My preferred solution has been to go with the Olympus superzoom lenses (first 14-150mm mark I, then 14-150mm mark II, and now 12-200mm). I pair it with my f/2.8 zooms (Olympus 12-40mm and Panasonic 35-100mm mark I), using the f/2.8 zooms in lower light situations, and the superzooms in better light when I prefer not to switch lenses. Since I keep the old bodies as I upgrade, I often go with two bodies, one with the 12-40mm and the other with the current superzoom.

With the 14-150mm mark II, I have shot in a number of wet environments, including taking it on the boat ride at Niagara Falls where you get drenched for about 10 minutes. Since I got the 12-200mm, I haven't done much shooting due to covid.
 

Stanga

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The FZ1000 II is a fantastic bang for bucks camera. I had the FZ1000 and bought the FZ1000 II to see how they compare. No question about it that the new one is batter in terms of features and ease of use. The FZ1000 is now with my daughter.
Mind you if you are really on a budget and want to go even longer on the zoom and do not mind giving up picture quality when it gets darker then have a look at the Panasonic FZ80/82 as well. Loads of moonshots by me and others on this forum, and loads of threads with pictures on the DPReview website.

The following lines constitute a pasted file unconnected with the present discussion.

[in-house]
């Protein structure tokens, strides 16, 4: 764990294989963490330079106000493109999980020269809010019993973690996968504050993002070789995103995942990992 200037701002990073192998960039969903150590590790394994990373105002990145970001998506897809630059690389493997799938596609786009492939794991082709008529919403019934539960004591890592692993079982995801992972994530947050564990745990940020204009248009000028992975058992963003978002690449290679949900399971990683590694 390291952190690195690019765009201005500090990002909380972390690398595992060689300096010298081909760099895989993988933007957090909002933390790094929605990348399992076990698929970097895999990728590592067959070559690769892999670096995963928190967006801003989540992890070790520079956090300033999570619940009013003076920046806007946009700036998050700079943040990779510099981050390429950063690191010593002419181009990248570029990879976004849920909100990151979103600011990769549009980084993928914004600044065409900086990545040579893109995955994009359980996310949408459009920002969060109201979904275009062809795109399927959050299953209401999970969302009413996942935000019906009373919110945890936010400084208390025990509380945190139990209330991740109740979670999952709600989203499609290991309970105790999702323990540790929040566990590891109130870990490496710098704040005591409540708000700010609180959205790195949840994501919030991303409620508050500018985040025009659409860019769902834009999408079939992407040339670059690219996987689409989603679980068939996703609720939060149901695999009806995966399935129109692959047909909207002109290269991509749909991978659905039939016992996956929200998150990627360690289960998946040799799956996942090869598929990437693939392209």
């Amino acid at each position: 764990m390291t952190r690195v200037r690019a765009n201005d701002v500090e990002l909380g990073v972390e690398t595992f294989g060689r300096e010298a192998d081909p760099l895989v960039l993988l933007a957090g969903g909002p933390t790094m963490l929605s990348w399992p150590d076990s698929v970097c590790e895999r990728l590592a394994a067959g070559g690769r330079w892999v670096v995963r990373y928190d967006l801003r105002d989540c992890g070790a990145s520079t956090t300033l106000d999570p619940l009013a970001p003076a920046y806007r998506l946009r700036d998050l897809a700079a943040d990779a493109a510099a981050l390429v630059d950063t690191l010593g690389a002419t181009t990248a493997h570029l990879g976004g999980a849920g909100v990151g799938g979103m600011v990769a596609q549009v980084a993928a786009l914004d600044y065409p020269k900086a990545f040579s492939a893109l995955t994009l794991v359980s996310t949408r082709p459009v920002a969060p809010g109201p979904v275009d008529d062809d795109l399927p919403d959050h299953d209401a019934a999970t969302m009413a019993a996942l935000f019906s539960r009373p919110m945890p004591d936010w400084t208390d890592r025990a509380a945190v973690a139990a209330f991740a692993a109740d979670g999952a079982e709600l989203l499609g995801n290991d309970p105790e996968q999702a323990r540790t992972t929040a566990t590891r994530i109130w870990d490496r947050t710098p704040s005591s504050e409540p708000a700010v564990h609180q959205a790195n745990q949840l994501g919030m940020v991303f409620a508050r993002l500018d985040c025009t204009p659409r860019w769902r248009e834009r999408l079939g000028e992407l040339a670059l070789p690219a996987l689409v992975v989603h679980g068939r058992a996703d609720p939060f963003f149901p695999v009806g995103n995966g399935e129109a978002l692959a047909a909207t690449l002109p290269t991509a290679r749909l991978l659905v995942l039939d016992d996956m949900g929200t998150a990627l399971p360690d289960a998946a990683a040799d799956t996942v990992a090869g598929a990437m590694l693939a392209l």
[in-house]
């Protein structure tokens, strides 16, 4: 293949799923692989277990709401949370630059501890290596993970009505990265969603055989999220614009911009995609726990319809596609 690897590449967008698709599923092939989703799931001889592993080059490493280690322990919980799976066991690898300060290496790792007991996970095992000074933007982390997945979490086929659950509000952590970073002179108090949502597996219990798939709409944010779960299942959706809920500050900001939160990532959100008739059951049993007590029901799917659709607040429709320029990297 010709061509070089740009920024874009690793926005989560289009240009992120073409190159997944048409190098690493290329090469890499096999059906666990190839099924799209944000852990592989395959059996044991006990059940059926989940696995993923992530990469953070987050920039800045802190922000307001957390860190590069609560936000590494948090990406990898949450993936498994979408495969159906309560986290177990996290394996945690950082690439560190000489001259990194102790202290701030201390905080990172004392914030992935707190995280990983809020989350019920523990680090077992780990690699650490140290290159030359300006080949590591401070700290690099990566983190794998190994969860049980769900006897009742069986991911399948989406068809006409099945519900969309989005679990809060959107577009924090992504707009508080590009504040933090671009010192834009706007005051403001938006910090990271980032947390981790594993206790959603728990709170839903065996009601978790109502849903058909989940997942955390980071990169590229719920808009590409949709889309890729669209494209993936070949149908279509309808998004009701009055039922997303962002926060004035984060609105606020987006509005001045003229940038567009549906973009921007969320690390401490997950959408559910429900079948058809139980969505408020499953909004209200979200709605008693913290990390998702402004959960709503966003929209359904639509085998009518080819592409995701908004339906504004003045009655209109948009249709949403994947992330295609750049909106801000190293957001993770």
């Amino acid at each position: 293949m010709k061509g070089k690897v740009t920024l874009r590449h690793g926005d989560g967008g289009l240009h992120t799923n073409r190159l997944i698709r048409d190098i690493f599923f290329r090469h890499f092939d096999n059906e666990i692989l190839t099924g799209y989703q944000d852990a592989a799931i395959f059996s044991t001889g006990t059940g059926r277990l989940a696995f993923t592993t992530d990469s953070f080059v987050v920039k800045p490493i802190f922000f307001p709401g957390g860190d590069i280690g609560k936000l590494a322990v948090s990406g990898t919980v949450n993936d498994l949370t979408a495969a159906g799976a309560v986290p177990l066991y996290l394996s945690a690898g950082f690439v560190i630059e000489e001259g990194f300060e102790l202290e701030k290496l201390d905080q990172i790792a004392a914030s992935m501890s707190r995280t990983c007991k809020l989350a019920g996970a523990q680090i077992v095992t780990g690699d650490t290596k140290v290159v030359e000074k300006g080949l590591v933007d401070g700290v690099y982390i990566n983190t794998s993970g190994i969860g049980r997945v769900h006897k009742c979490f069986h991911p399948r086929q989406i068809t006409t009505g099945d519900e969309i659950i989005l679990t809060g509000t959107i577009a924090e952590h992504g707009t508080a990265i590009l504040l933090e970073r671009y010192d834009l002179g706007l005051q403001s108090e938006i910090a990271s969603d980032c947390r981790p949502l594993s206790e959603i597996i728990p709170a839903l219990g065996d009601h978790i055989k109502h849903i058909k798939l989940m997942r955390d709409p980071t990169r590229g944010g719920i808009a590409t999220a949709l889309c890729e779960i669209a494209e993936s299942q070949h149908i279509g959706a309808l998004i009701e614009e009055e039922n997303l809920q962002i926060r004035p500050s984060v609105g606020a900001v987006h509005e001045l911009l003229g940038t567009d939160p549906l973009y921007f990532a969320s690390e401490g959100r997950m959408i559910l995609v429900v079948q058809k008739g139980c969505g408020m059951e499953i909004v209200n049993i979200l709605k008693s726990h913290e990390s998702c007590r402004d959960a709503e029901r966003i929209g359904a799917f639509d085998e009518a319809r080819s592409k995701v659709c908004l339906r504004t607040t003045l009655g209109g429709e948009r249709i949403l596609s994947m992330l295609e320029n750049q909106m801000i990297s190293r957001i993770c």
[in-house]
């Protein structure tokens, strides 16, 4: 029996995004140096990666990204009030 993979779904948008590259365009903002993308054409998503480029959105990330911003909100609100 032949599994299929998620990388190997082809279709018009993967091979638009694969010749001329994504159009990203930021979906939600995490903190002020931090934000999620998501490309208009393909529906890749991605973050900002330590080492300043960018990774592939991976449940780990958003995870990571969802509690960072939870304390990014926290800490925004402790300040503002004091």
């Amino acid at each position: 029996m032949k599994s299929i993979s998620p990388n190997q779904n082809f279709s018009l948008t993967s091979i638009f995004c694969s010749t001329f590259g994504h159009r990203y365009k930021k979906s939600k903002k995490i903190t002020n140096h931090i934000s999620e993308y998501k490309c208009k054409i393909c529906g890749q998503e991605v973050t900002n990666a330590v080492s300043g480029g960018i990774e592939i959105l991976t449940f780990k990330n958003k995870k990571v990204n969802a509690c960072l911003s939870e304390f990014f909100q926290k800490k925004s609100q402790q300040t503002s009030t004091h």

Ig7

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Thank you. Will check that one out too.
I was considering a second m4/3 body originally but my issue is also that 40-150 with mc-20 is big and heavy for me to quickly grab a shot. Love it on tripod but not having much luck hand held. Looking to get a decent pic quality but not expecting to match pro lenses in any way.
 

threeOh

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sometimes there is no time to swap lenses or explain to my family members what button to push

I was thinking that getting a point and shoot camera with good zoom might be a good thing to have around when a bear cub crosses the lawn.

Of course don't expect the same image quality. Mostly just to share with others.
I can only speak To the Sony RX100.

I can probably swap a lens quicker than the time it takes to long press the tiny on/off button, wait for the lens to extend, pull out the evf, zoom and capture. And if you just handed it to a family member, remember to set iA back to Aperture Preferred.

As long as you’re willing to wait until the bear cub grows up, I’m not sure any camera with a retractable power superzoom is going to be ready in time to shoot - in a calm and methodical manner.
 

Ig7

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threeOh, you made me laugh🤣
Having seller remorse here about selling both my EM1 ii and 75-300 😢 and thinking I will just grab a p&s
I forget how spoiled we get with its performance.
 

ac12

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threeOh, you made me laugh🤣
Having seller remorse here about selling both my EM1 ii and 75-300 😢 and thinking I will just grab a p&s
I forget how spoiled we get with its performance.
That was similar to my idea.
Get an EM10 + 75-300, and leave it mated together for those LONG shots.